It’s a story like one we’ve never heard before, and proves that anyone can have a dream or an idea that can change the world. A 59 year old Argentine car mechanic has invented a device that is going to save the lives of potentially thousands of babies and moms! It’s absolutely amazing, and we can’t wait to share it with you. Claim Your 20 Free Pregnancy Tests – Click Here
It was seven years ago when Jorge Odon was working with friends in an auto shop, when the other guys started to talk about a YouTube video that showed how you can use a plastic grocery bag to retrieve a cork from the inside of an empty wine bottle. It’s a pretty simple theory: you stick the bag inside the wine bottle, and then blow to fill it up with air until it envelopes the cork, and then you pull it out. No one else thought much of it, but Jorge Odon knew that it was the start of something big.
Odon’s big idea? That the same premise as the YouTube wine bottle trick could be applied to babies who were stuck in the birth canal. Obstructed labor is responsible for the deaths of tons of babies each year, as well as 8 percent of maternal deaths as well. That’s more than 20,000 women, not to even mention the large number of birth defects and other health problems that result from obstructed labor. Sometimes, obstructed labor can lead to higher c-section rates as well.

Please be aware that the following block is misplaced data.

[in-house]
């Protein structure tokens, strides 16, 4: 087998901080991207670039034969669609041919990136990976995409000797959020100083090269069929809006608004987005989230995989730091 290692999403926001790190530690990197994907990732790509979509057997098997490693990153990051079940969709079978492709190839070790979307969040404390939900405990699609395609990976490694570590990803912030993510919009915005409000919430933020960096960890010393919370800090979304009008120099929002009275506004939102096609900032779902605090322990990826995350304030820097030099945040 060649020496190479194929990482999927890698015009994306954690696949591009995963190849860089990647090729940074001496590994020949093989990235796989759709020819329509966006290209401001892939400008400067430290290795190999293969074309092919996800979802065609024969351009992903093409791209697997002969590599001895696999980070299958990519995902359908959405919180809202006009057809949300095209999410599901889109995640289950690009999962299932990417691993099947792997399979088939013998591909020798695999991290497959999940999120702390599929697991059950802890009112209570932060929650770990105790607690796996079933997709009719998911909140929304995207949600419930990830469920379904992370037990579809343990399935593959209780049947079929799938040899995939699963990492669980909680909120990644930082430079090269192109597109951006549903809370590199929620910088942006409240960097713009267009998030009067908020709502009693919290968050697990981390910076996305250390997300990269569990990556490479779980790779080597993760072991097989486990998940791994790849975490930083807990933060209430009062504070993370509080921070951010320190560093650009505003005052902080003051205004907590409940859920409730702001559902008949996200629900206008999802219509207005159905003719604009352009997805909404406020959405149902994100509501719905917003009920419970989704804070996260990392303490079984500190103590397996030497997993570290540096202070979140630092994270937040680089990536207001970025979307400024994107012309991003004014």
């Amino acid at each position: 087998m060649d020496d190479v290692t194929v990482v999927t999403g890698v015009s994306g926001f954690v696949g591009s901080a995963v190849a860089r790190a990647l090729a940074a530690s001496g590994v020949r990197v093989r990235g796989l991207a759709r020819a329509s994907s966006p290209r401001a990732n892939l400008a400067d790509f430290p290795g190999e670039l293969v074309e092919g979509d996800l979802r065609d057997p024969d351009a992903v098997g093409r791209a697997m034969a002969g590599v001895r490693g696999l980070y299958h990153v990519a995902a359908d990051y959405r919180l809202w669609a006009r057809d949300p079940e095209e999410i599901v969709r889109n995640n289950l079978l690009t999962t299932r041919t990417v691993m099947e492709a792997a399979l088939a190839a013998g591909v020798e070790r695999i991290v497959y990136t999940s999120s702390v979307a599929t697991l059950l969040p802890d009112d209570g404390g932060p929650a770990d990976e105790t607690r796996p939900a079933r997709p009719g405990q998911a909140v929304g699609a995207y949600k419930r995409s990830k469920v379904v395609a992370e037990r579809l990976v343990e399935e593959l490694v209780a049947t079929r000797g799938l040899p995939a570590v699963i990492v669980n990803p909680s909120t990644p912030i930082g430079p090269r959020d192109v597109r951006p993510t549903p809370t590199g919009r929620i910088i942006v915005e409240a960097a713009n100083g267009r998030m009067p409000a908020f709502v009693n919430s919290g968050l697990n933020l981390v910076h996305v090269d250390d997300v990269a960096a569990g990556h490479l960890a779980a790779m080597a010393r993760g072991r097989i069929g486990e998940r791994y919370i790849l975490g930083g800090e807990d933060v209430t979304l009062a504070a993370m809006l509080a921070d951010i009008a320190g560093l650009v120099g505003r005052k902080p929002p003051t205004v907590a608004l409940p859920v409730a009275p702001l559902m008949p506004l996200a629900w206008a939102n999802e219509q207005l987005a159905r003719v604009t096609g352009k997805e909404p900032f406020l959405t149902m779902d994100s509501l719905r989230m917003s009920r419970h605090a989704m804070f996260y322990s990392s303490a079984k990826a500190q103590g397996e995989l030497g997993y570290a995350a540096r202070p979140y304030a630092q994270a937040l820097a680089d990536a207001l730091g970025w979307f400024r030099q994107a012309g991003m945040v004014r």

Jorge Odon even woke his wife up in the middle of the night to tell her his huge idea, but she thought he had lost his mind. He even made a prototype in the kitchen, using his daughter’s baby doll and a glass jar. It worked like a charm! The very next day, he met with an OBGYN to discuss if such a thing were even possible. The doctor agreed that the idea was amazing, and Odon set to work on making his dream a reality.
The Odon Device, as it is now called, has been backed by the US World Health Organization and is beginning production. Experts think that this device is going to revolutionize the way the world deals with obstructed labor. Doctors agree that it is a much safer alternative to forceps and suction cups, and the New York Times even says:
“it has enormous potential to save babies in poor countries, and perhaps to reduce cesarean section births in rich ones.”
The device is to be manufactured by Becton, Dickinson and Company, or BD, of Franklin Lakes, N.J., which is better known for making syringes. The device is going to be cheap, as well, costing less than $50 to make. Odon’s folks say that they will even charge poorer countries less for the devices. This is just a really amazing story that shows that no matter who you are, where you live, or what you do, a small seemingly silly idea really does have the possibility to change the world!